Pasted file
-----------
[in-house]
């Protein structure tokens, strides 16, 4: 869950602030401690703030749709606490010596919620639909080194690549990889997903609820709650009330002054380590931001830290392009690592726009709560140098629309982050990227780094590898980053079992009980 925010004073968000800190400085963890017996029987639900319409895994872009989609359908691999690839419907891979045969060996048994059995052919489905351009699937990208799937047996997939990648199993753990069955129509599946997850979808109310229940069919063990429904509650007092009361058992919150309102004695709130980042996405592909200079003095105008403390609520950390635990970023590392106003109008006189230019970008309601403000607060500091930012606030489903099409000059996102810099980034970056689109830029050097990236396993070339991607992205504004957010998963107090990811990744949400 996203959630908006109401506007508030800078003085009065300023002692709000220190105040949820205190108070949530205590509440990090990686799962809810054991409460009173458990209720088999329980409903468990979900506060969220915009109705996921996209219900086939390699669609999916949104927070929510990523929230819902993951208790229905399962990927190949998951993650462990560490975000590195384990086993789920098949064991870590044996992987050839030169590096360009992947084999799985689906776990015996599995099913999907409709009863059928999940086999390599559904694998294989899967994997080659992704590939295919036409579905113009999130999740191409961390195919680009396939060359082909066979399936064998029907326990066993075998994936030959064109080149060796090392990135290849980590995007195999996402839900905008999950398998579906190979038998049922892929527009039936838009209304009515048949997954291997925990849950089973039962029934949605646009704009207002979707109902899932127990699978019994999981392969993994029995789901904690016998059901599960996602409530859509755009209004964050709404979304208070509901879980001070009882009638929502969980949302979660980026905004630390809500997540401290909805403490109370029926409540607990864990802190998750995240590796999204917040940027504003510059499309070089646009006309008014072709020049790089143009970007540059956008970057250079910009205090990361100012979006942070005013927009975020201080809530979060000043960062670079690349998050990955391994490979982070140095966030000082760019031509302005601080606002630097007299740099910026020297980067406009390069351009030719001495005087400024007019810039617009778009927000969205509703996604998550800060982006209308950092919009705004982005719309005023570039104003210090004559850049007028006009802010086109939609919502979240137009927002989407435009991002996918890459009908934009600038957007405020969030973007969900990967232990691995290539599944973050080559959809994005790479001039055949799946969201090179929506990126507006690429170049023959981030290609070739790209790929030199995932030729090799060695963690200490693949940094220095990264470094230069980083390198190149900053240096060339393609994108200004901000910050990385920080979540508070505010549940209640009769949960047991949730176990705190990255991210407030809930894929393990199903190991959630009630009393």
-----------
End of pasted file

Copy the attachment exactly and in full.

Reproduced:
[in-house]
């Protein structure tokens, strides 16, 4: 869950602030401690703030749709606490010596919620639909080194690549990889997903609820709650009330002054380590931001830290392009690592726009709560140098629309982050990227780094590898980053079992009980 925010004073968000800190400085963890017996029987639900319409895994872009989609359908691999690839419907891979045969060996048994059995052919489905351009699937990208799937047996997939990648199993753990069955129509599946997850979808109310229940069919063990429904509650007092009361058992919150309102004695709130980042996405592909200079003095105008403390609520950390635990970023590392106003109008006189230019970008309601403000607060500091930012606030489903099409000059996102810099980034970056689109830029050097990236396993070339991607992205504004957010998963107090990811990744949400 996203959630908006109401506007508030800078003085009065300023002692709000220190105040949820205190108070949530205590509440990090990686799962809810054991409460009173458990209720088999329980409903468990979900506060969220915009109705996921996209219900086939390699669609999916949104927070929510990523929230819902993951208790229905399962990927190949998951993650462990560490975000590195384990086993789920098949064991870590044996992987050839030169590096360009992947084999799985689906776990015996599995099913999907409709009863059928999940086999390599559904694998294989899967994997080659992704590939295919036409579905113009999130999740191409961390195919680009396939060359082909066979399936064998029907326990066993075998994936030959064109080149060796090392990135290849980590995007195999996402839900905008999950398998579906190979038998049922892929527009039936838009209304009515048949997954291997925990849950089973039962029934949605646009704009207002979707109902899932127990699978019994999981392969993994029995789901904690016998059901599960996602409530859509755009209004964050709404979304208070509901879980001070009882009638929502969980949302979660980026905004630390809500997540401290909805403490109370029926409540607990864990802190998750995240590796999204917040940027504003510059499309070089646009006309008014072709020049790089143009970007540059956008970057250079910009205090990361100012979006942070005013927009975020201080809530979060000043960062670079690349998050990955391994490979982070140095966030000082760019031509302005601080606002630097007299740099910026020297980067406009390069351009030719001495005087400024007019810039617009778009927000969205509703996604998550800060982006209308950092919009705004982005719309005023570039104003210090004559850049007028006009802010086109939609919502979240137009927002989407435009991002996918890459009908934009600038957007405020969030973007969900990967232990691995290539599944973050080559959809994005790479001039055949799946969201090179929506990126507006690429170049023959981030290609070739790209790929030199995932030729090799060695963690200490693949940094220095990264470094230069980083390198190149900053240096060339393609994108200004901000910050990385920080979540508070505010549940209640009769949960047991949730176990705190990255991210407030809930894929393990199903190991959630009630009393």